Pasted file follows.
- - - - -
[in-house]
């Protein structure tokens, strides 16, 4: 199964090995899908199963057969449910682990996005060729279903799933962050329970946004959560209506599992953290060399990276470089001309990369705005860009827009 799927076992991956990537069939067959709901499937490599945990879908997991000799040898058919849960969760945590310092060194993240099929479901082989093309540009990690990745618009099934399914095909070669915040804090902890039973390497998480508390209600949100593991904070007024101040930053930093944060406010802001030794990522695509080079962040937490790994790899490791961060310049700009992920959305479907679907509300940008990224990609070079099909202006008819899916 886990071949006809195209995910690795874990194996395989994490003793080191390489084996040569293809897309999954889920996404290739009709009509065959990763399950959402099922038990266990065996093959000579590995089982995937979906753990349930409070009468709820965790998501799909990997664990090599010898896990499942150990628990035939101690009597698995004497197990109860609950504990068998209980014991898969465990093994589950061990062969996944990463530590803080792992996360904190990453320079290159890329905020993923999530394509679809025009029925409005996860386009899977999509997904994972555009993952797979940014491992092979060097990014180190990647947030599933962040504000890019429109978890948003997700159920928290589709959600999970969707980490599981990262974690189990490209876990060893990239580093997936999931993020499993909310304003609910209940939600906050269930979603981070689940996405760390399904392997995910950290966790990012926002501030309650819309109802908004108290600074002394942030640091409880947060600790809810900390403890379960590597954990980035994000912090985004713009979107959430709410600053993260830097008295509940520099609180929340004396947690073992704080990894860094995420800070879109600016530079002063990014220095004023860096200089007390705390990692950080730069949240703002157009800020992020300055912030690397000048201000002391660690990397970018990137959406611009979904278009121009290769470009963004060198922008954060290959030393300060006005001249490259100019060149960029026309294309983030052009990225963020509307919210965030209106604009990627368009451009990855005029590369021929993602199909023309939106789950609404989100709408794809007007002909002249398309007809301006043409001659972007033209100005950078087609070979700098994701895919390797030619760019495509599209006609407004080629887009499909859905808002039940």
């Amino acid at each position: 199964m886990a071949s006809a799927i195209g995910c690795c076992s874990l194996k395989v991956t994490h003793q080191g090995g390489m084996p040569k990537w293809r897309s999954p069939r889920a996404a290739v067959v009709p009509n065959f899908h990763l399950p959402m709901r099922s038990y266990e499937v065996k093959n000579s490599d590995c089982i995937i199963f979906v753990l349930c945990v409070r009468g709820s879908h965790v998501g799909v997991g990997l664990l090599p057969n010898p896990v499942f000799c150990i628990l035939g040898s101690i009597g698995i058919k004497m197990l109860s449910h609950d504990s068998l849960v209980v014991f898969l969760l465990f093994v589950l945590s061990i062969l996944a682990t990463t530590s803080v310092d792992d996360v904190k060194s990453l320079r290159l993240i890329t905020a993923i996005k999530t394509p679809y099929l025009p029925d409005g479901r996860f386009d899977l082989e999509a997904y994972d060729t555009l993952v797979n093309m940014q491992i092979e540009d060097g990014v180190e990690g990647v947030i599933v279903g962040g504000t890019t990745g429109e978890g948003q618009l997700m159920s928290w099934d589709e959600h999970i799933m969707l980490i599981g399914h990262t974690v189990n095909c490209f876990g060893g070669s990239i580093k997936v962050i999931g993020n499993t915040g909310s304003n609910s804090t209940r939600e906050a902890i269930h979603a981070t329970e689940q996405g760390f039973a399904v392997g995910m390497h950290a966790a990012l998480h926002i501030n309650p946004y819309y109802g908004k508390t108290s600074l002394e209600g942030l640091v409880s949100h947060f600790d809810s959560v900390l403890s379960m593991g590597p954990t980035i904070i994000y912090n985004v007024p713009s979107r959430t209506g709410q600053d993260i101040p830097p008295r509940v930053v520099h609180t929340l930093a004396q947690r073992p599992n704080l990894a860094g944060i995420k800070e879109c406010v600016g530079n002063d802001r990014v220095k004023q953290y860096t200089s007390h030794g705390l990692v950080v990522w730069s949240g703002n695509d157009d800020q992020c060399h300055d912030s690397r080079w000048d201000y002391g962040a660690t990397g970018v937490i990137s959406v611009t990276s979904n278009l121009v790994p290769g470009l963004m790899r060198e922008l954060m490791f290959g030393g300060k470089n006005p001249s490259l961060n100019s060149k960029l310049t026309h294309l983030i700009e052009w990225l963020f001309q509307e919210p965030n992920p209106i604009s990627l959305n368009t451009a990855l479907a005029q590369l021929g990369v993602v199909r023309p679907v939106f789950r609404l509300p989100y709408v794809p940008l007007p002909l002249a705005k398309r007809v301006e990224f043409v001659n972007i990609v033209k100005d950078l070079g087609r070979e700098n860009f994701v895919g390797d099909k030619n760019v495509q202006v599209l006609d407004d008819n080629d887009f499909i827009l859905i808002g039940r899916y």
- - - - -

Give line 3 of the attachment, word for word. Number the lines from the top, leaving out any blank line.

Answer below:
């Amino acid at each position: 199964m886990a071949s006809a799927i195209g995910c690795c076992s874990l194996k395989v991956t994490h003793q080191g090995g390489m084996p040569k990537w293809r897309s999954p069939r889920a996404a290739v067959v009709p009509n065959f899908h990763l399950p959402m709901r099922s038990y266990e499937v065996k093959n000579s490599d590995c089982i995937i199963f979906v753990l349930c945990v409070r009468g709820s879908h965790v998501g799909v997991g990997l664990l090599p057969n010898p896990v499942f000799c150990i628990l035939g040898s101690i009597g698995i058919k004497m197990l109860s449910h609950d504990s068998l849960v209980v014991f898969l969760l465990f093994v589950l945590s061990i062969l996944a682990t990463t530590s803080v310092d792992d996360v904190k060194s990453l320079r290159l993240i890329t905020a993923i996005k999530t394509p679809y099929l025009p029925d409005g479901r996860f386009d899977l082989e999509a997904y994972d060729t555009l993952v797979n093309m940014q491992i092979e540009d060097g990014v180190e990690g990647v947030i599933v279903g962040g504000t890019t990745g429109e978890g948003q618009l997700m159920s928290w099934d589709e959600h999970i799933m969707l980490i599981g399914h990262t974690v189990n095909c490209f876990g060893g070669s990239i580093k997936v962050i999931g993020n499993t915040g909310s304003n609910s804090t209940r939600e906050a902890i269930h979603a981070t329970e689940q996405g760390f039973a399904v392997g995910m390497h950290a966790a990012l998480h926002i501030n309650p946004y819309y109802g908004k508390t108290s600074l002394e209600g942030l640091v409880s949100h947060f600790d809810s959560v900390l403890s379960m593991g590597p954990t980035i904070i994000y912090n985004v007024p713009s979107r959430t209506g709410q600053d993260i101040p830097p008295r509940v930053v520099h609180t929340l930093a004396q947690r073992p599992n704080l990894a860094g944060i995420k800070e879109c406010v600016g530079n002063d802001r990014v220095k004023q953290y860096t200089s007390h030794g705390l990692v950080v990522w730069s949240g703002n695509d157009d800020q992020c060399h300055d912030s690397r080079w000048d201000y002391g962040a660690t990397g970018v937490i990137s959406v611009t990276s979904n278009l121009v790994p290769g470009l963004m790899r060198e922008l954060m490791f290959g030393g300060k470089n006005p001249s490259l961060n100019s060149k960029l310049t026309h294309l983030i700009e052009w990225l963020f001309q509307e919210p965030n992920p209106i604009s990627l959305n368009t451009a990855l479907a005029q590369l021929g990369v993602v199909r023309p679907v939106f789950r609404l509300p989100y709408v794809p940008l007007p002909l002249a705005k398309r007809v301006e990224f043409v001659n972007i990609v033209k100005d950078l070079g087609r070979e700098n860009f994701v895919g390797d099909k030619n760019v495509q202006v599209l006609d407004d008819n080629d887009f499909i827009l859905i808002g039940r899916y």